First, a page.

“This weekend we celebrated birthdays for two of my son’s.
The feeling of wanting my own mom here to celebrate and spoil her grandsons was overwhelming. I even made a last minute run to the grocery store, just to let the tears pour. Wanting her here for them was hurting me worse than wanting her here for me.
It hurts because I know the kind of Nana she would have been, if only she had been given the chance.
I know the kind of memories she would have made with them, and the laughs they would have shared together.
I know she would have been front and center at all their events, and helping to plan all their parties.
I know I wouldn’t have to tell them about her hugs or her laugh, because they would have known it first-hand themselves.
I wouldn’t have to answer the question, ‘Is Nana in heaven? Can she visit us?’ Instead I would just pick up the phone and have her come over.
I know she wouldn’t be just a memory we talk about, but someone they know in real life.
She wouldn’t miss a special event and she would beg to watch them every chance she could.
So I cried.
I cried for them and for her, and for the Nana they’ll only know through stories and pictures and the memories I have to share with them.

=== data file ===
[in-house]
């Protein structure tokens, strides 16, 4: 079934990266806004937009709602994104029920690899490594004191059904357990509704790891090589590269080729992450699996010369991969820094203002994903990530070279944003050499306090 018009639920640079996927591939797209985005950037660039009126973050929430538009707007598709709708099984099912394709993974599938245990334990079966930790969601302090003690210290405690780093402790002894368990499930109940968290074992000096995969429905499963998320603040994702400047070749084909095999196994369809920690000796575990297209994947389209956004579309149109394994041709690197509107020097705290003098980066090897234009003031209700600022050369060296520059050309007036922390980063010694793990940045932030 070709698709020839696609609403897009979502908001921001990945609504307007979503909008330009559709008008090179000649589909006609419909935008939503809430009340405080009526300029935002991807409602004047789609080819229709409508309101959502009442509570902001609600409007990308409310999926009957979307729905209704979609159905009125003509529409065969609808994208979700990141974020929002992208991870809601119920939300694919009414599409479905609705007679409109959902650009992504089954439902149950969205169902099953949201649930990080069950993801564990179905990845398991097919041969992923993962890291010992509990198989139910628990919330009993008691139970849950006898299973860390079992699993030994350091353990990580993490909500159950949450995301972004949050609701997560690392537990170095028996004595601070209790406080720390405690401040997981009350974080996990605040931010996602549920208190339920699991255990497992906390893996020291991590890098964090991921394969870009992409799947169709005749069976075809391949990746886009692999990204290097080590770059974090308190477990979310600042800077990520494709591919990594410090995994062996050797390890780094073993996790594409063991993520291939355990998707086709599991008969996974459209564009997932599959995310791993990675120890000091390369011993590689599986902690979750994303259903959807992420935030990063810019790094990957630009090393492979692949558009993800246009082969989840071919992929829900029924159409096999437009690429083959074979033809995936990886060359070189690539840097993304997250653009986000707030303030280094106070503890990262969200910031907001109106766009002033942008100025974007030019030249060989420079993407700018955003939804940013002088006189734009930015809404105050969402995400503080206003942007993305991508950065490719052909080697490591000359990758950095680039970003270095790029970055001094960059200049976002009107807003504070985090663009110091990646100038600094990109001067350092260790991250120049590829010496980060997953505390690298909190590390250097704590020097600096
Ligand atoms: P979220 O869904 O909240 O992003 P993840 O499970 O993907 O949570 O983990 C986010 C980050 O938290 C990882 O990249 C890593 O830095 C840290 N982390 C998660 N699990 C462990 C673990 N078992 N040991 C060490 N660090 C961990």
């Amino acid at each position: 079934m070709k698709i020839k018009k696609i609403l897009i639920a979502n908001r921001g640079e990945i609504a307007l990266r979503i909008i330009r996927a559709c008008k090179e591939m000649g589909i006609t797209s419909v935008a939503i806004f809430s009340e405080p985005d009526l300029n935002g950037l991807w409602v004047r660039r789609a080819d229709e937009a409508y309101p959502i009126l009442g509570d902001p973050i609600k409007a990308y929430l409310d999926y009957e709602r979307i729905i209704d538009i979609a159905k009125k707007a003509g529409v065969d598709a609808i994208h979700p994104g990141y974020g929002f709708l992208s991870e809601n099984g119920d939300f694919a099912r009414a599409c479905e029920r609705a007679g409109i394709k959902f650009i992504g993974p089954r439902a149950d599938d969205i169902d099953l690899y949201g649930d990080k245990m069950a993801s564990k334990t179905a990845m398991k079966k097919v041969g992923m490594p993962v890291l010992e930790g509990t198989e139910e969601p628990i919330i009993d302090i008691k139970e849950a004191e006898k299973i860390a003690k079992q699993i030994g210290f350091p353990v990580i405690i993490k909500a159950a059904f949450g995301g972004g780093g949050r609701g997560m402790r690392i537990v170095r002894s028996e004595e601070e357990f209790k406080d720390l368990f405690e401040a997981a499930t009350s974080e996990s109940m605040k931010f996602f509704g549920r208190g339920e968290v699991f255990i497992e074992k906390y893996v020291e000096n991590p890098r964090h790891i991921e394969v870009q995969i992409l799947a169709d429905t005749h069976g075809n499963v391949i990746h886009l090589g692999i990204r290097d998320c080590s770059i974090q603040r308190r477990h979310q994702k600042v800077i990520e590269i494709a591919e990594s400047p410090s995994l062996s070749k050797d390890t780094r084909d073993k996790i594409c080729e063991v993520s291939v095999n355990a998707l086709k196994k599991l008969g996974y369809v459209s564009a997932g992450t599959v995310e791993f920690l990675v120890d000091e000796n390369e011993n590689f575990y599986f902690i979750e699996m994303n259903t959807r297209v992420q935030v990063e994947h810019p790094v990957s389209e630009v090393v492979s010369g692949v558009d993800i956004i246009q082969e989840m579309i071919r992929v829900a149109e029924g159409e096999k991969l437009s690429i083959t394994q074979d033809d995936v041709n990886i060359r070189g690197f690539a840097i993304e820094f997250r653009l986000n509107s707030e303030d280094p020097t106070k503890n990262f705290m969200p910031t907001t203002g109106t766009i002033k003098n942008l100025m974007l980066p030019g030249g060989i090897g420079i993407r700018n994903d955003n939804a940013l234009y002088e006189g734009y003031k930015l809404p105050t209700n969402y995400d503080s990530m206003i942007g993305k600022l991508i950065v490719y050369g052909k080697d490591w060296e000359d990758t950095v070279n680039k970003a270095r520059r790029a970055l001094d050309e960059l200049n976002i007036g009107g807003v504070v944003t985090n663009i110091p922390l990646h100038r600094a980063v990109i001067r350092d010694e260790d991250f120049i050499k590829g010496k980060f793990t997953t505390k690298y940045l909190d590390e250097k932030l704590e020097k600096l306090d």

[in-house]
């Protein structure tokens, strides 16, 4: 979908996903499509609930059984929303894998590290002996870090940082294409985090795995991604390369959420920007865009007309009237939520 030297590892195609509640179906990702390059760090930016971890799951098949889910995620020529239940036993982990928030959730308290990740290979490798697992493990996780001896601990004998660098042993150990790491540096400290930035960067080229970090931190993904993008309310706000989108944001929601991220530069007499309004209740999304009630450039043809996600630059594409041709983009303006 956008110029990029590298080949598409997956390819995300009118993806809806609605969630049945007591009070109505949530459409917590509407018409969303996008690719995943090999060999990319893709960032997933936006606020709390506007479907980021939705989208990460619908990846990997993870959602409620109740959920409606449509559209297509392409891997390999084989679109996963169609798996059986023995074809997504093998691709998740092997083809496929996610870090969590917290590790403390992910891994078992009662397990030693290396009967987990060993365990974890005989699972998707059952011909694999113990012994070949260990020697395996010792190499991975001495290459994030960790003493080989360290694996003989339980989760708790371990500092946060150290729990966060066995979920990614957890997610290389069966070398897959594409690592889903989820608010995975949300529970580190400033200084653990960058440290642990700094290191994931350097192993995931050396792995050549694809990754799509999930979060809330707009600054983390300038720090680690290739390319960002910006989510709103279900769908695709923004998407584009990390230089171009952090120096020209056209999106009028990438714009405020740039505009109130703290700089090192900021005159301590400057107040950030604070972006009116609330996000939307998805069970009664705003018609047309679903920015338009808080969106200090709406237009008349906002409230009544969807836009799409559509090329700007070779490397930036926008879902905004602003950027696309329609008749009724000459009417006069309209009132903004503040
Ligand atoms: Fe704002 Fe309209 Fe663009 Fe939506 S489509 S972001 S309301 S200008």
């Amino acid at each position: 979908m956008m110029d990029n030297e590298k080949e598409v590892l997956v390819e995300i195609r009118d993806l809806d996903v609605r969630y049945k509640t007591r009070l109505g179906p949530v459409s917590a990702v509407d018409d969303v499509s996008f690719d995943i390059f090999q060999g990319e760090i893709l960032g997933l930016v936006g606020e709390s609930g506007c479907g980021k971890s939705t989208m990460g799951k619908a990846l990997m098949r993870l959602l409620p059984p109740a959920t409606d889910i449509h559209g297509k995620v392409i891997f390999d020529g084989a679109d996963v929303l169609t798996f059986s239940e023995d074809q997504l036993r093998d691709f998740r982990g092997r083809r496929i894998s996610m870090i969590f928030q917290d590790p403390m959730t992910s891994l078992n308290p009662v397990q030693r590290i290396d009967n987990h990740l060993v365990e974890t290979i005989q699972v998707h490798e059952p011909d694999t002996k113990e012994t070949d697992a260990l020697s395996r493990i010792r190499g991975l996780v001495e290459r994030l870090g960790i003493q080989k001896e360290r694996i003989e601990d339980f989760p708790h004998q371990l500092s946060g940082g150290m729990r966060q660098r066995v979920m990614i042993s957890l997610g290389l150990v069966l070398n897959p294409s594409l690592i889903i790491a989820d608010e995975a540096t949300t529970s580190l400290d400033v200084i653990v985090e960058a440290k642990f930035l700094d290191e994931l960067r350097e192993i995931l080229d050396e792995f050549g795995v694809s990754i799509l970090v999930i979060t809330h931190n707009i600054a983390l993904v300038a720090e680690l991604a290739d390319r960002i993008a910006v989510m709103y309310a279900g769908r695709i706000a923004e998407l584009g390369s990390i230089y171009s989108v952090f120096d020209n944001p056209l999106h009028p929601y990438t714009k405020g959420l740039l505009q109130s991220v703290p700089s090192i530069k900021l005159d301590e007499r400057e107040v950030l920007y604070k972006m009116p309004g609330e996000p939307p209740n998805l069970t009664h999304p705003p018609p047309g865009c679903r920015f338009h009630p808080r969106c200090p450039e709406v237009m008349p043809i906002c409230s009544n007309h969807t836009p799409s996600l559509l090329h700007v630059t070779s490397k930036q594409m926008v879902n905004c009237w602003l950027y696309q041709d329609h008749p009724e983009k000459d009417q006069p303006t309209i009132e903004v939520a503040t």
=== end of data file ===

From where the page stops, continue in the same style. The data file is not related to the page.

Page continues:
I cried in the truck, I cried getting out of the truck, and I cried down aisle five at the local grocery store.
Because the truth is, sometimes that’s just what grief does, it makes you cry and it doesn’t care where you are.
Then I realized she was there at the party for her grandsons.
She was there when I dropped them off for the first day of school, and I was scared and they were too.
She was there when they opened their Christmas presents, and when they lost their first tooth.
She was there when they asked if she could visit from Heaven.
She was there all those times in between, when they long for one hug from Nana, or when we tell them another story about how the distance from heaven to earth couldn’t stop their Nana’s love for them.
She was there in aisle five when I was crying for them, wishing for just once, they could have Nana on their birthday party invitation list.
Nana is always right wherever they are, because even though she never got the chance to meet them, that can’t stop a grandma’s love.
Having Nana there doesn’t look like we had hoped or thought it would. But she’s still there, because a Nana’s love doesn’t just go away when they do.”
This story was written by Nikki Pennington of Grief To Hope with Nikki Pennington. The article originally appeared here. Follow her on Instagram here and Twitter here. Submit your story here, and subscribe to our best love stories here.
Read more from Nikki here:
‘For our 1-year anniversary, my husband took me to McDonald’s and bought me the dollar menu. It’s all we could afford.’: Wife insists ‘being treated like a queen’ looks different ‘than what the world told you it should’
Do you know someone who could benefit from this story? Please SHARE on Facebook or Twitter.